Ian M.D. Little, Adrian Lambertini, and Carl Dahlman
This paper discusses quantitative indicators that measure such macroeconomic variables as the growth of national product, inflation. The importance of considering several indicators in a dynamic context becomes particularly relevant during periods when needed economic and financial adjustment measures are undertaken. Rationales given for maintaining negative real interest rates in developing countries range from keeping down the cost of servicing the public sector’s debt, or of investment, to avoiding the consequences of other policies.
Alessandro Penati, Frederick Moore, Carl Dahlman, Leif Christoffersen, Ridley Nelson, James Blalock, and Shahid Yusuf
This paper reviews the increasing private capital flows to less developed countries. The share of developing countries in the foreign direct investment is small, perhaps less than 30 percent of the total. The effects of this decline in the volume of foreign investment and the continued problem of capital flight have been aggravated by the serious fall in commercial bank lending to developing countries as a group and by a decline in official development assistance.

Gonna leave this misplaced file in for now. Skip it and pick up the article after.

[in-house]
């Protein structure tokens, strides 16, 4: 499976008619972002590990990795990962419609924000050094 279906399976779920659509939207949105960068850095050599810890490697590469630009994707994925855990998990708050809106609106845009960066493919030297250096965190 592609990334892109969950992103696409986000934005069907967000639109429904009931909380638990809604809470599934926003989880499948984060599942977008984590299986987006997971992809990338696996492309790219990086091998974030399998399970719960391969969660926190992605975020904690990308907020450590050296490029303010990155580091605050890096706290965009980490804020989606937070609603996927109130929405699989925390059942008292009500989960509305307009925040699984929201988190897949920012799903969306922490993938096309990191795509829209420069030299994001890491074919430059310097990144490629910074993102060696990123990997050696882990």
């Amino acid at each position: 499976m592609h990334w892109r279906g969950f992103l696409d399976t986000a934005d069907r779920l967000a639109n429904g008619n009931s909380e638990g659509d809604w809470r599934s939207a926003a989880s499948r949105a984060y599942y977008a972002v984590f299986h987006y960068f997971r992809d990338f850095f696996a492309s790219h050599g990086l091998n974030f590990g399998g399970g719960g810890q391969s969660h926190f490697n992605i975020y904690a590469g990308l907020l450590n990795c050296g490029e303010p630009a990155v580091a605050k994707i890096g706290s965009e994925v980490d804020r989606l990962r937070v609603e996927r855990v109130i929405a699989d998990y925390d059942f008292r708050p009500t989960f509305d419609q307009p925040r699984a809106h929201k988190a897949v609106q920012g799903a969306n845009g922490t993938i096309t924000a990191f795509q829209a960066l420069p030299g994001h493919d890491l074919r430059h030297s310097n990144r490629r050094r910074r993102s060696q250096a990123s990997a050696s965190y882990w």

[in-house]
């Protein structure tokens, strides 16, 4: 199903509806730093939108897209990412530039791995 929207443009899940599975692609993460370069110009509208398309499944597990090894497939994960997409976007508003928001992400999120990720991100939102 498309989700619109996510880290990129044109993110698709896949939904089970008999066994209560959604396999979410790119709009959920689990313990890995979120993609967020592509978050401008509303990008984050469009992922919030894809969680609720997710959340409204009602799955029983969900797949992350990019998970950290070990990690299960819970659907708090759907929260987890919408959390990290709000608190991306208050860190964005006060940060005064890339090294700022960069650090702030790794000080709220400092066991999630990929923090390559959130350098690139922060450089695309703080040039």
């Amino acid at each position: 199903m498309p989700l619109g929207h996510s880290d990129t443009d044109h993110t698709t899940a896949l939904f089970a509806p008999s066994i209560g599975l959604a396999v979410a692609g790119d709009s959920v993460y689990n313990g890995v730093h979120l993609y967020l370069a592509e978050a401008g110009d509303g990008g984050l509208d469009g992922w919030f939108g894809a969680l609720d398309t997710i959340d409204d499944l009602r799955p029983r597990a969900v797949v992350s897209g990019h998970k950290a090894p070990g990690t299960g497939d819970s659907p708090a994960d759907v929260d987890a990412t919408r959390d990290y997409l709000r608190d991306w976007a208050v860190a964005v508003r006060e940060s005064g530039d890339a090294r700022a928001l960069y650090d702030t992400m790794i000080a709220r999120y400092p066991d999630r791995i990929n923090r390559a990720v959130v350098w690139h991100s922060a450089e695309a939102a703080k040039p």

The paper estimates an empirical relation based on Krugman’s “technological gap” model to explore the influence of the pattern of international trade and production on the overall productivity growth of a developing country. A key result is that increased import competition in medium-growth (but not in low- or high-growth) manufacturing sectors enhances overall productivity growth. The authors also find that a production-share weighted average of (technological leaders’) sectoral productivity growth rates has a significant effect on the rate of aggregate productivity growth. [JEL F10, F43, O10, O40]
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